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The Line Between Living and Dying

Wesley Smith brings to our attention a policy in Great Britain to refuse life extending treatment to cancer patients because it is merely “extending the dying process”.

There is no reason to keep treating terminally ill patients with multiple therapies when the patient sees no benefit. However, if the patient sees that an additional six months of life is worth the discomfort and cost of the therapy, why should he be refused? Exactly where does one draw the line between the process of living and the process of dying. None of us is getting any younger so using the British health service logic, we are all in the process of dying.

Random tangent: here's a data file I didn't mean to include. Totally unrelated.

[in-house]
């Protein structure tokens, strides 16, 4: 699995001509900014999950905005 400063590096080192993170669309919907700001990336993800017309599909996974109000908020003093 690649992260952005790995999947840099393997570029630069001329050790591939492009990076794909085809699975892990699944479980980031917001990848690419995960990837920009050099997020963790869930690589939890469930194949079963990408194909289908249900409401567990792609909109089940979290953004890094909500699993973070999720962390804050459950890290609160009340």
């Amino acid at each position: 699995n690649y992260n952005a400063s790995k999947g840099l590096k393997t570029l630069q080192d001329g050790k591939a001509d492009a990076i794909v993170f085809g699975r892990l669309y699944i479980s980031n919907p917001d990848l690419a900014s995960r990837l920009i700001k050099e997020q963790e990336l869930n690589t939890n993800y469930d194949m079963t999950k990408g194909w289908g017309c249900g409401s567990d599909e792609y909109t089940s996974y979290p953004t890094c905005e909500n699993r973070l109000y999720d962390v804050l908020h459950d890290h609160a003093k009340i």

This same argument was used to justify removing the feeding tube from Terri Schiavo. Though there was no continued deterioration of her physical functioning, she was declared to be in a dying state and therefore continuing to feed her was only “extending the dying process”. In truth, Terri Schiavo was living in a profoundly disabled state. She was not dying.

May God have mercy on us and protect us from bioethicists who promote such a utilitarian view of living.

Comments

Rosemary Bogdan said…
This is indeed horrific, but not surprising, in some ways. We're on the slippery slope. Stroke victims are being denied food and water. Alzheimers patients are not being given food or water, once they've lost the ability to swallow. The new scary part of this development is that the treatment is denied, even if the patient expressly wants it.

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